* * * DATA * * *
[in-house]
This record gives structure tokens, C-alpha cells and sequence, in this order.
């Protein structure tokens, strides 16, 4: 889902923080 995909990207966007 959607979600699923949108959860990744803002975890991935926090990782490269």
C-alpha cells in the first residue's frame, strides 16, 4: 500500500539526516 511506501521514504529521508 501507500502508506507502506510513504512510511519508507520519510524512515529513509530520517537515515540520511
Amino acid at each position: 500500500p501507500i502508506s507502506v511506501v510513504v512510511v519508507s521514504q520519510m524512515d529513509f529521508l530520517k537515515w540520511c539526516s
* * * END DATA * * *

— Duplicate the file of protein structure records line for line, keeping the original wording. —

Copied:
[in-house]
This record gives structure tokens, C-alpha cells and sequence, in this order.
């Protein structure tokens, strides 16, 4: 889902923080 995909990207966007 959607979600699923949108959860990744803002975890991935926090990782490269």
C-alpha cells in the first residue's frame, strides 16, 4: 500500500539526516 511506501521514504529521508 501507500502508506507502506510513504512510511519508507520519510524512515529513509530520517537515515540520511
Amino acid at each position: 500500500p501507500i502508506s507502506v511506501v510513504v512510511v519508507s521514504q520519510m524512515d529513509f529521508l530520517k537515515w540520511c539526516s